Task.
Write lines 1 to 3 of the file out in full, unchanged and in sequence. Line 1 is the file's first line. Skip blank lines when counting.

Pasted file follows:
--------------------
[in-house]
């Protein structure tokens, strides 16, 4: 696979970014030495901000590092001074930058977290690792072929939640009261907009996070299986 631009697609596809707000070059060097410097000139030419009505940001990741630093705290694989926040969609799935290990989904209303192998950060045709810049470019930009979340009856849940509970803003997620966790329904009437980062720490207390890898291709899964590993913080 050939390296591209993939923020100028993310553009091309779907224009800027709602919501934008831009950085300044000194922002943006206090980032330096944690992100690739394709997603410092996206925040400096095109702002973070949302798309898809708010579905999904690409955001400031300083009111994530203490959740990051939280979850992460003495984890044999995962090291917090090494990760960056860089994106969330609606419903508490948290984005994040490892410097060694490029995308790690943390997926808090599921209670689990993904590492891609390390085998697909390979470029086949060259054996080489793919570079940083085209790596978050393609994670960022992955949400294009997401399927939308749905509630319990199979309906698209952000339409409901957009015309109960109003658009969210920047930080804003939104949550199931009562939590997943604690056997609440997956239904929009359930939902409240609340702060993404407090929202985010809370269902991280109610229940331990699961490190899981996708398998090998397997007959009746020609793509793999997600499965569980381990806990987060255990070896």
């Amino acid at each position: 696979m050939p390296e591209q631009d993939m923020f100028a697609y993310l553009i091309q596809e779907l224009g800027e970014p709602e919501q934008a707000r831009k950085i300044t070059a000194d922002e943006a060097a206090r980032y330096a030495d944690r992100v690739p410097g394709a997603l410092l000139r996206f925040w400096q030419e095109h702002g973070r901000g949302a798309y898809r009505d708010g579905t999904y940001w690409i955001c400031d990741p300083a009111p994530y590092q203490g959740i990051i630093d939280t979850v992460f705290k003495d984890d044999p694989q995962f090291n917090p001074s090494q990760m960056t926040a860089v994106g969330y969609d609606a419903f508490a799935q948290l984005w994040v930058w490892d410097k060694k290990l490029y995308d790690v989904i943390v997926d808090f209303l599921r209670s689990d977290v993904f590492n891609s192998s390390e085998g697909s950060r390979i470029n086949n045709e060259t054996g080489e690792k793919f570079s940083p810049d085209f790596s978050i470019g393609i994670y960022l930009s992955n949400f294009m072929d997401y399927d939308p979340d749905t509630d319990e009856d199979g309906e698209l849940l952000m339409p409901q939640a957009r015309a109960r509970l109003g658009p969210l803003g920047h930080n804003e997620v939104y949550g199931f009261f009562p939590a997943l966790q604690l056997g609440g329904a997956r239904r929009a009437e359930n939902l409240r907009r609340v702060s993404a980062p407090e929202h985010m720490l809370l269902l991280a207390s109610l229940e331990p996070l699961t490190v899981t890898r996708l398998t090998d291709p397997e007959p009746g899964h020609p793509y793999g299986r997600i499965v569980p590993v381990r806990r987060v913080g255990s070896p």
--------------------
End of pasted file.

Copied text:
[in-house]
């Protein structure tokens, strides 16, 4: 696979970014030495901000590092001074930058977290690792072929939640009261907009996070299986 631009697609596809707000070059060097410097000139030419009505940001990741630093705290694989926040969609799935290990989904209303192998950060045709810049470019930009979340009856849940509970803003997620966790329904009437980062720490207390890898291709899964590993913080 050939390296591209993939923020100028993310553009091309779907224009800027709602919501934008831009950085300044000194922002943006206090980032330096944690992100690739394709997603410092996206925040400096095109702002973070949302798309898809708010579905999904690409955001400031300083009111994530203490959740990051939280979850992460003495984890044999995962090291917090090494990760960056860089994106969330609606419903508490948290984005994040490892410097060694490029995308790690943390997926808090599921209670689990993904590492891609390390085998697909390979470029086949060259054996080489793919570079940083085209790596978050393609994670960022992955949400294009997401399927939308749905509630319990199979309906698209952000339409409901957009015309109960109003658009969210920047930080804003939104949550199931009562939590997943604690056997609440997956239904929009359930939902409240609340702060993404407090929202985010809370269902991280109610229940331990699961490190899981996708398998090998397997007959009746020609793509793999997600499965569980381990806990987060255990070896």
């Amino acid at each position: 696979m050939p390296e591209q631009d993939m923020f100028a697609y993310l553009i091309q596809e779907l224009g800027e970014p709602e919501q934008a707000r831009k950085i300044t070059a000194d922002e943006a060097a206090r980032y330096a030495d944690r992100v690739p410097g394709a997603l410092l000139r996206f925040w400096q030419e095109h702002g973070r901000g949302a798309y898809r009505d708010g579905t999904y940001w690409i955001c400031d990741p300083a009111p994530y590092q203490g959740i990051i630093d939280t979850v992460f705290k003495d984890d044999p694989q995962f090291n917090p001074s090494q990760m960056t926040a860089v994106g969330y969609d609606a419903f508490a799935q948290l984005w994040v930058w490892d410097k060694k290990l490029y995308d790690v989904i943390v997926d808090f209303l599921r209670s689990d977290v993904f590492n891609s192998s390390e085998g697909s950060r390979i470029n086949n045709e060259t054996g080489e690792k793919f570079s940083p810049d085209f790596s978050i470019g393609i994670y960022l930009s992955n949400f294009m072929d997401y399927d939308p979340d749905t509630d319990e009856d199979g309906e698209l849940l952000m339409p409901q939640a957009r015309a109960r509970l109003g658009p969210l803003g920047h930080n804003e997620v939104y949550g199931f009261f009562p939590a997943l966790q604690l056997g609440g329904a997956r239904r929009a009437e359930n939902l409240r907009r609340v702060s993404a980062p407090e929202h985010m720490l809370l269902l991280a207390s109610l229940e331990p996070l699961t490190v899981t890898r996708l398998t090998d291709p397997e007959p009746g899964h020609p793509y793999g299986r997600i499965v569980p590993v381990r806990r987060v913080g255990s070896p």